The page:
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January 11 2011

Usenet: The corpse still twitches

A year and a half ago, I posted that Usenet is dead.

I was only partially correct.

Usenet is like a fungus that grows in the ventilation shaft of your car. You can never make it all go away. No matter how much time has passed, there is always a little left.

Usenet is the same way. It's dead, but the corpse still twitches. On a lark, I decided to make my Wifi router (a netbook) a news server, since having it just be a wifi router was a waste.

Back in the day, a Usenet server was a service any decent ISP was supposed to supply. Those days are long gone. Usenet is now served by a variety of for-pay servers catering to people who use Usenet to download pornography or copyrighted material, as well as a speckling of free servers that only serve text newsgroups.

Looking around for the easiest Usenet feed to hook up to, I found, who allow posting without any registration required. I figure it would give me something to read the next time my internet connection goes down (Usenet's great strength is that you can read and post to it offline).

After too much bother getting everything set up, I was able to download Usenet articles, store them on my hard disk, post (which goes to a file on my hard disk until either I or the crontab runs the script to update Usenet). That done, I was able to look at what has happened to Usenet in the over seven years since I last was on it (my last posting to Usenet was in July of 2003).

A lot has changed. The number of active newsgroups has decreased greatly. The mass exodus to web bulletin boards (phpbb, etc) was well under way when I left. This process has not stopped. Newsgroups with a healthy userbase back in 2003 are now deserted ghost towns. Others have no on-topic traffic, but are merely repositories for off-topic excessively cross-posted flames. Others have very little traffic, barely hanging on by a thread.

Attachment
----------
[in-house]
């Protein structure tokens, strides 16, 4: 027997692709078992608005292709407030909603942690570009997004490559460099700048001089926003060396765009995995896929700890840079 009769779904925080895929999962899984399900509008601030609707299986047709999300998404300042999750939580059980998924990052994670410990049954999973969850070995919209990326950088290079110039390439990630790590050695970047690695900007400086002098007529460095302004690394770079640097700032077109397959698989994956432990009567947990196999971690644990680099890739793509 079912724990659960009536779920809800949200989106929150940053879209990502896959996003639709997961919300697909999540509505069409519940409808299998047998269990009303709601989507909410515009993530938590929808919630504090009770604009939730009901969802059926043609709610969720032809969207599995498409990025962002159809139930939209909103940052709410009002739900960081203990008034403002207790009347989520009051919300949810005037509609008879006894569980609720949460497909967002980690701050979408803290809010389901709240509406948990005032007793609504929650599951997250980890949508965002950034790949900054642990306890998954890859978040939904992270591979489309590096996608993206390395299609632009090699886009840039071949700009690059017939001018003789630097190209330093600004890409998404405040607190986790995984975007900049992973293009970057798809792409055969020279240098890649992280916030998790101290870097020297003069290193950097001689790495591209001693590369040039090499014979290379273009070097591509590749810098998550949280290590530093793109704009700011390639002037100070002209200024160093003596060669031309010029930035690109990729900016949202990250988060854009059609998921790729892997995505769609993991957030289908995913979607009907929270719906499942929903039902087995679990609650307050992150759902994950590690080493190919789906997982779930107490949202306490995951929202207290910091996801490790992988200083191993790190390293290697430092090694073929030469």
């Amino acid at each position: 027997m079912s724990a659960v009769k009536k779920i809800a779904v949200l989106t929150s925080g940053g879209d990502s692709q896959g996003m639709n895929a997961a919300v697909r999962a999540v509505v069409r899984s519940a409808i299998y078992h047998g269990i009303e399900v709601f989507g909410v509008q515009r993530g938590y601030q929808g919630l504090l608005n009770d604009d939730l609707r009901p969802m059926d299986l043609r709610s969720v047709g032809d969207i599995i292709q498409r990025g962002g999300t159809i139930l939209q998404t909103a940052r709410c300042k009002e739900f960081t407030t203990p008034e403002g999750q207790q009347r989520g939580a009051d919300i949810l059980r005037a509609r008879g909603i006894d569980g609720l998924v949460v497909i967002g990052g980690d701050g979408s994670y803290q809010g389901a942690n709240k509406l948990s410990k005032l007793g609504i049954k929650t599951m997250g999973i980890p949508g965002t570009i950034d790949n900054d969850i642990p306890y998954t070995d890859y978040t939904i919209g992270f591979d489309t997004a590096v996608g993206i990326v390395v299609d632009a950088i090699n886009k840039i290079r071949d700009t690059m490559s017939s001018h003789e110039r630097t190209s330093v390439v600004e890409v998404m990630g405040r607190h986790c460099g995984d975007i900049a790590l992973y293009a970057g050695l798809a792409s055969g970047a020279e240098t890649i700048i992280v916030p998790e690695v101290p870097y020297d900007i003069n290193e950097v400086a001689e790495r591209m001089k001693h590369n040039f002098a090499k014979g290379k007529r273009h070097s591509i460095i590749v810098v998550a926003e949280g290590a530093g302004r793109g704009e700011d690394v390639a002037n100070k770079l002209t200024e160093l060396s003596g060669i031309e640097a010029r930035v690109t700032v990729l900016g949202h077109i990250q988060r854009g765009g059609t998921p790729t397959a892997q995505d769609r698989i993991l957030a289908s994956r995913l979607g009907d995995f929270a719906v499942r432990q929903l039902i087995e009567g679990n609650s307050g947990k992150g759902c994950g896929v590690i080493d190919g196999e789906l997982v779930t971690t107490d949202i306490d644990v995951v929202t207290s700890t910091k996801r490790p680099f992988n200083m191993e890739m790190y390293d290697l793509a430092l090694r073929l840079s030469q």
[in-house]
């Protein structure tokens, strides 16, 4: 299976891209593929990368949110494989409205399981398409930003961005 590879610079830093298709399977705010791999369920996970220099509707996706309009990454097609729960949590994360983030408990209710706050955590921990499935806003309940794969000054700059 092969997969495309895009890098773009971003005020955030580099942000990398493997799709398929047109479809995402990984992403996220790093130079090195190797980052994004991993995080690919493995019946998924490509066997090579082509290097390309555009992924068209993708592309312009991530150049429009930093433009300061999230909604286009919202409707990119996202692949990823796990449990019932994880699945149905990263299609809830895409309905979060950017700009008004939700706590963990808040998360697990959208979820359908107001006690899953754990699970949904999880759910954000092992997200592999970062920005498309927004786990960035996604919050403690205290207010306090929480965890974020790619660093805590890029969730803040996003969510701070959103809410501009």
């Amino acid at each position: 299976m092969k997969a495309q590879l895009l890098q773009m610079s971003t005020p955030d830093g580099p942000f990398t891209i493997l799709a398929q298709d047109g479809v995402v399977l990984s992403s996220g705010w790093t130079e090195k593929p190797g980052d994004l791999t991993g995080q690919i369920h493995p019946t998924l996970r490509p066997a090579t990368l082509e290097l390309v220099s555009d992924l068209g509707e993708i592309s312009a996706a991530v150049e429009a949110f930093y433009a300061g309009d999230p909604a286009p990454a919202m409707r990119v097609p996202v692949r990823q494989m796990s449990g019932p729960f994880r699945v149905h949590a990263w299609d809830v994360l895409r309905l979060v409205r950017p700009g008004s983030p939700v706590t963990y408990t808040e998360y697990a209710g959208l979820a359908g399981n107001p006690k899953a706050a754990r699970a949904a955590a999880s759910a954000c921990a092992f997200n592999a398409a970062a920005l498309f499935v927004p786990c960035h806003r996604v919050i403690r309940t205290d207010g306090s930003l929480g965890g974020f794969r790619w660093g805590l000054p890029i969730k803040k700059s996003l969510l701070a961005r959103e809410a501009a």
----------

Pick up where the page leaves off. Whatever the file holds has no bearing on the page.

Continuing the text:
In news.groups.proposals, people talk about demolishing whole scale hundreds of inactive newsgroups, just as they have talked about demolishing entire neighborhoods of towns in suburbs of Detroit where no one lives any more.

A number of newsgroups, however, are still active, albeit with far less traffic than they used to have. To correct something I posted on that blog posting: actually is still remarkably active; a lot of regulars who I remember from years back still post there today (and they, nicely enough, remember me).

So, yes, Usenet is dying. It has all of the issues the old Usenet had: Out of control flame wars which can only be stopped by people updating their filters (Usenet is unusable without both a killfile on my local client and a filter for more obnoxious trolls on the server); the same cliquish elitism that it has always had (partially in response to the number of trolls and flamers in Usenet, admittedly); and the same obsolete text-only interface which was outdated in the late 1990s and downright prehistoric today.

But, it has it charm. Mainly nostalgia for someone like me who likes to wear rose tinted glasses and remember the old Usenet. I like to imagine myself in the 1990s with far more money than I actually had back then, using a Poqet PC or Gateway Handbook to access Usenet via a dialup to some *NIX shell account.

Some cool newsgroups I used to participate in which are now ghost towns

alt.hackers (then again, this group was in its death throes back in 2003)
soc.religion.christian (to be fair, this was a moderated group and it might just be a case of the moderator moving on to other things)

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